Syria: Islamic State Kills 400, Mostly Women and children, in Palmyra


Date:                 May 25, 2015


By Jeremy Reynalds, Senior Correspondent, ASSIST News Service (This email address is being protected from spambots. You need JavaScript enabled to view it.)  
Bodies litter the street Jeremy ReynaldsPALMYRA, SYRIA  (ANS. MAY 25, 2015) ) Islamic State militants have killed at least 400 people in Syria's ancient city of Palmyra, mostly women and children, Syrian state television said Sunday, citing residents.
According to a story on, quoting Reuters, opposition activists on social media claimed that hundreds of bodies were in the streets of the city.
“The terrorists have killed more than 400 people and mutilated their bodies, under the pretext that they cooperated with the government and did not follow orders,” a Palmyra resident told Syria's state news agency.
State employees were among hundreds killed in the massacre. Among them was the head of the nursing department at the hospital and all her family.
Videos posted by Islamic State supporters showed the militants entering governmental buildings in search of Syrian soldiers. 
They were also seen pulling down pictures of Syrian President Bashar Assad and his father, Hafez Assad, said Reuters reported.
At least 300 troops were killed in battles before the city was captured, reported the Syrian Observatory for Human Rights said.
“A bigger number of troops have disappeared and it is not clear where they are,” Rami Abdulrahman, from the monitoring group, told Reuters.
Islamic State fighters in PalmaryaMilitants from Islamic State, also known as ISIS, entered Syria’s historic city of Palmyra, a UNESCO landmark, last week after gaining full control over the city. 
The UN human rights office said Thursday that one-third of Palmyra’s population of 200,000 have fled the city, although there have also been reports of government forces preventing civilians from leaving until they had abandoned the town themselves. said UNESCO describes Palmyra as a city of  “outstanding universal value,” an “oasis in the Syrian desert” northeast of Damascus.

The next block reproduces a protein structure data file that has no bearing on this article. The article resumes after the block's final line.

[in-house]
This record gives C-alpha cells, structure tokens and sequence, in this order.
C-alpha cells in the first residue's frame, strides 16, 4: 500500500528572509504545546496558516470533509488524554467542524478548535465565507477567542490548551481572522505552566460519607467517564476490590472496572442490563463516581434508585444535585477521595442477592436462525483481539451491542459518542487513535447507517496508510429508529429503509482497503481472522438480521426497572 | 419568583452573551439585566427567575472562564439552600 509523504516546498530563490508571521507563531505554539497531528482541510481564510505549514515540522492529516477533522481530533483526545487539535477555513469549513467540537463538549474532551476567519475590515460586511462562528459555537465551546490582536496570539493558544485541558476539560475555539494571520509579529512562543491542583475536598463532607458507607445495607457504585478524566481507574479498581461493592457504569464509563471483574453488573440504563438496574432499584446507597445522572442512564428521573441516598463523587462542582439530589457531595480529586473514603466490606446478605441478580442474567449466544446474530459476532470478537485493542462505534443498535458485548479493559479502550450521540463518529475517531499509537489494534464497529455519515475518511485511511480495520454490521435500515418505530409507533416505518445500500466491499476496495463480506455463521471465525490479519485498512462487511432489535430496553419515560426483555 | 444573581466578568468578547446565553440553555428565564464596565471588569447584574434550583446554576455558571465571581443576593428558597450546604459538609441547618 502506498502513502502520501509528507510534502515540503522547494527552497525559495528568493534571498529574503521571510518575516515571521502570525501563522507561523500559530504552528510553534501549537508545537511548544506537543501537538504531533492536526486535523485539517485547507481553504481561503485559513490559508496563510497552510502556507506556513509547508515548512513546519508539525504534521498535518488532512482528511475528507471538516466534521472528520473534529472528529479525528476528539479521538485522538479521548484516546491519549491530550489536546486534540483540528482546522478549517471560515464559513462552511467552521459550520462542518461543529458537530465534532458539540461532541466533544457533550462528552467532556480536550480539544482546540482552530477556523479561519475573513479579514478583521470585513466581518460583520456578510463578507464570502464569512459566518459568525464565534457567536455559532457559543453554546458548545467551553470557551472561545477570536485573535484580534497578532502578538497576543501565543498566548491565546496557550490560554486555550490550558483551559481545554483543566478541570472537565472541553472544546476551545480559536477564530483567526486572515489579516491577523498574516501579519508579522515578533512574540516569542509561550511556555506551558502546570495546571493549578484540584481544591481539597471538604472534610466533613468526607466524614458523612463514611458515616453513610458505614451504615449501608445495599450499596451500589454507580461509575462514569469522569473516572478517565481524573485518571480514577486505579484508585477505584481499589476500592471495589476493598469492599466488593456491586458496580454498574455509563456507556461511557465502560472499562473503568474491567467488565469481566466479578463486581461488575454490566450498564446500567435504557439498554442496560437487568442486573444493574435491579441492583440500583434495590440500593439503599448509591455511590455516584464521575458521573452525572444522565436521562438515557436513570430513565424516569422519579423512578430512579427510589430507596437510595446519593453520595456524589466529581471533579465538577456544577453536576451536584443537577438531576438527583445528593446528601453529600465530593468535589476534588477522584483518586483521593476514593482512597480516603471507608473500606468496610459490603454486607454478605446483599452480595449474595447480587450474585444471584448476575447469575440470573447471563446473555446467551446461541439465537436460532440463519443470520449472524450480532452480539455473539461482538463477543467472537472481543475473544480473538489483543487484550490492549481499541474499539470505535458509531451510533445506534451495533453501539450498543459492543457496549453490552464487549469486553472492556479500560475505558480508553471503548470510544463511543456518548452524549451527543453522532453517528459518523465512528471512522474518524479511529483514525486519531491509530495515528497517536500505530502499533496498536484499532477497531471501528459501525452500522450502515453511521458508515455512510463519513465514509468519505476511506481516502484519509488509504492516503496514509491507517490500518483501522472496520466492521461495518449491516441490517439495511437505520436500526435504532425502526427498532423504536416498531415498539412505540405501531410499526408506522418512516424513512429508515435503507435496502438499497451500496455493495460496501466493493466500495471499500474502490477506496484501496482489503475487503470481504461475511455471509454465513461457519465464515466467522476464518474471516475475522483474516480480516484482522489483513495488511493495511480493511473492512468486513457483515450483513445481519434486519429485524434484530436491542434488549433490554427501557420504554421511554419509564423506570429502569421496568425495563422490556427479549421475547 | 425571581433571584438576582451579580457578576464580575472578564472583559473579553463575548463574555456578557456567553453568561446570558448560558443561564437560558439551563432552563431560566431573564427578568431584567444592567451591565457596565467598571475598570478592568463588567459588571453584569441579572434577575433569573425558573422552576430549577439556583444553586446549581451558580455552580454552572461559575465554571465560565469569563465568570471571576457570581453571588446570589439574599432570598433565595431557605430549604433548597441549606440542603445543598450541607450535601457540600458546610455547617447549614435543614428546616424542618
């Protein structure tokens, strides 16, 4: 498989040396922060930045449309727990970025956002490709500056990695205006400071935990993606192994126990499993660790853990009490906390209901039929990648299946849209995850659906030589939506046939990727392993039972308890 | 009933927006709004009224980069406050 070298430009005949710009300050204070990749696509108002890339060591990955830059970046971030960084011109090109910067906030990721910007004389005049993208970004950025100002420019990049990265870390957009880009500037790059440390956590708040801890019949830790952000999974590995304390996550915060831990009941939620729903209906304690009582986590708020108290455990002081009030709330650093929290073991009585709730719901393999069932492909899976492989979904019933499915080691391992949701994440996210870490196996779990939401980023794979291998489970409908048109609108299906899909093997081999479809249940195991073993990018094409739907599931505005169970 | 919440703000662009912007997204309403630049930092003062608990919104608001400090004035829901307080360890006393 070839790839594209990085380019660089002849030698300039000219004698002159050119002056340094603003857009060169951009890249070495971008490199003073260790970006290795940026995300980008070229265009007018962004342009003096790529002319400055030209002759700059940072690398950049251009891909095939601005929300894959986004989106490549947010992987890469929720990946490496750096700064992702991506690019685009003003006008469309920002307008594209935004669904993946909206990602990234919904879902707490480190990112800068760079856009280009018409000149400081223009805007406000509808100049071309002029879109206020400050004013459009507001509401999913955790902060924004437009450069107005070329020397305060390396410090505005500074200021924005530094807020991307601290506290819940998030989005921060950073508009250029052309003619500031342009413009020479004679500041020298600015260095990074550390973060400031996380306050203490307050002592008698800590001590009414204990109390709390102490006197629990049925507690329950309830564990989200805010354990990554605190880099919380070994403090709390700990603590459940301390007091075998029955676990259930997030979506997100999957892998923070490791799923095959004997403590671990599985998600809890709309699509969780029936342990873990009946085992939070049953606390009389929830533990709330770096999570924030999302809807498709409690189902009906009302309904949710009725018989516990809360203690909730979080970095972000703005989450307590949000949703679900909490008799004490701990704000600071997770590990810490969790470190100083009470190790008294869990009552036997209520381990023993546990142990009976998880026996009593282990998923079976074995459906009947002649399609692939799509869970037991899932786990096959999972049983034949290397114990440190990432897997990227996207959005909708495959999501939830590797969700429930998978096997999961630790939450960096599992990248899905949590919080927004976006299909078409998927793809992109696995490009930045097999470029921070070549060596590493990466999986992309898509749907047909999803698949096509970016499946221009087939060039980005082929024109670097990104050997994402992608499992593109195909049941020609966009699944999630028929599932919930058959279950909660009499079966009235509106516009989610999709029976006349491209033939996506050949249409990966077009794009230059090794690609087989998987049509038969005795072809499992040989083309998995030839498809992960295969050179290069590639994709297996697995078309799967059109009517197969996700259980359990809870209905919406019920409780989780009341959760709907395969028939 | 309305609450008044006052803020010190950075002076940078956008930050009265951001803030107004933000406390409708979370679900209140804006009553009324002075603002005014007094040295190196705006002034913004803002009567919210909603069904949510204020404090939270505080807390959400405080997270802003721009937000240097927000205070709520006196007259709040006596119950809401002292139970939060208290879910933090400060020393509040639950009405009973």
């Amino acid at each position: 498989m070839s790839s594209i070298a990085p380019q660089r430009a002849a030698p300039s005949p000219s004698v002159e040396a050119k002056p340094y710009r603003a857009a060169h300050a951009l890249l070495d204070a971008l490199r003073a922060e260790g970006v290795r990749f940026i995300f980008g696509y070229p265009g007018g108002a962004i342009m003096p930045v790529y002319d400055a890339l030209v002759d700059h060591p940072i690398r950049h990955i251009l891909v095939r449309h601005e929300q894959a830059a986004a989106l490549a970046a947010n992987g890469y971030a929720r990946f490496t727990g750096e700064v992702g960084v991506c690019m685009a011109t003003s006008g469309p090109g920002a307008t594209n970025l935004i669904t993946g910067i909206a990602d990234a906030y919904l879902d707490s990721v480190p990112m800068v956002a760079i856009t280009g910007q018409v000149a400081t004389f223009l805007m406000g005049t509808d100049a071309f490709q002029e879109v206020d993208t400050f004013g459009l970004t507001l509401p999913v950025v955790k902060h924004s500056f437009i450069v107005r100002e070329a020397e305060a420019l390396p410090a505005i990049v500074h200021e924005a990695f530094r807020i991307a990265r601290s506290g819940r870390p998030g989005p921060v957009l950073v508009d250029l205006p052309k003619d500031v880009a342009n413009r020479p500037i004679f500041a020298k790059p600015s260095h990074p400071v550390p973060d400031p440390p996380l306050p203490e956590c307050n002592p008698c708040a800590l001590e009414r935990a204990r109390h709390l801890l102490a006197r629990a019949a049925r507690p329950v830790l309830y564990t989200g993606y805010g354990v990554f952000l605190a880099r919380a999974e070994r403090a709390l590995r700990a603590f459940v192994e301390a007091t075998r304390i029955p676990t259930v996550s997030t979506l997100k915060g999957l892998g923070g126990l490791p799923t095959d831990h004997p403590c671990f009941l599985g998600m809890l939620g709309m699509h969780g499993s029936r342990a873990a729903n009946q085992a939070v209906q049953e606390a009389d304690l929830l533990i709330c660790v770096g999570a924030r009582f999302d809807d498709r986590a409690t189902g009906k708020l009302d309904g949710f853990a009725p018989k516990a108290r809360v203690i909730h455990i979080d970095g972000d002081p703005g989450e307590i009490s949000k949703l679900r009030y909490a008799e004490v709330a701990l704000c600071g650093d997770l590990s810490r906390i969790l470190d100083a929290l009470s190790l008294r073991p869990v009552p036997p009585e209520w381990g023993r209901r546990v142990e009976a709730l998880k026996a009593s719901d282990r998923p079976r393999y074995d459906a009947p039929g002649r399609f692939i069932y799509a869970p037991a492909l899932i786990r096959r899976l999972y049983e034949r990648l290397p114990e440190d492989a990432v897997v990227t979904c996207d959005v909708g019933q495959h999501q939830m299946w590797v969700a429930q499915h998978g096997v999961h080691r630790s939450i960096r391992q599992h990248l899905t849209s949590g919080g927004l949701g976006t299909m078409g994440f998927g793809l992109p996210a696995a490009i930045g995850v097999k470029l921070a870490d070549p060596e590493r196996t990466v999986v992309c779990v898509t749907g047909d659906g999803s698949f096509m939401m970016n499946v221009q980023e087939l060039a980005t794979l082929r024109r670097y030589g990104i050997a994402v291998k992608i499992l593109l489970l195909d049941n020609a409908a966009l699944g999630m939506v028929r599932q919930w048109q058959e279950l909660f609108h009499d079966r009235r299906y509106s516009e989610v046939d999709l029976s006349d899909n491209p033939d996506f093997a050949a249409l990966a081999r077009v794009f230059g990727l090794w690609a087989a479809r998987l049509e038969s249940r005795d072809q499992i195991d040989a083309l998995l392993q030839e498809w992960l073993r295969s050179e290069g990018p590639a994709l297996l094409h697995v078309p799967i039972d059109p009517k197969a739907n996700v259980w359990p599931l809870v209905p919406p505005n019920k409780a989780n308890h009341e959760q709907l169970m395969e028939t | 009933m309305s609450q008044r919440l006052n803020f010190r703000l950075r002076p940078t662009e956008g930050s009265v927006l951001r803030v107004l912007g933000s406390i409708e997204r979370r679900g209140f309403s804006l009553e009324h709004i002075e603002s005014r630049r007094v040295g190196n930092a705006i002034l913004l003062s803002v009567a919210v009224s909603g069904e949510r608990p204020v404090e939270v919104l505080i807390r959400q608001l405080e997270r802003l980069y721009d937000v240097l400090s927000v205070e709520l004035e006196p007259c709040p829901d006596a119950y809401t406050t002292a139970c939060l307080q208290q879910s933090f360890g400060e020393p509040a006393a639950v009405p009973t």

“From the 1st to the 2nd century, the art and architecture of Palmyra, standing at the crossroads of several civilizations, married Greco-Roman techniques with local traditions and Persian influences,” the United Nations agency says.
Photo captions: 2) Bodies litter the street after the Islamic State takerover. 2) Islamic State fighters take cover during a battle against Syrian government forces on a road between Homs and Palmyra, shortly before they seized the city, 3) Jeremy Reynalds.
Jeremy Reynalds new bio pictureAbout the writer: Jeremy Reynalds is Senior Correspondent for the ASSIST News Service, a freelance writer and also the founder and CEO of Joy Junction, New Mexico's largest emergency homeless shelter, He has a master's degree in communication from the University of New Mexico, and a Ph.D. in intercultural education from Biola University in Los Angeles. His newest book is "From Destitute to Ph.D." Additional details on "From Destitute to Ph.D." are available at Reynalds lives in Albuquerque, New Mexico with his wife, Elma. For more information contact: Jeremy Reynalds at This email address is being protected from spambots. You need JavaScript enabled to view it..

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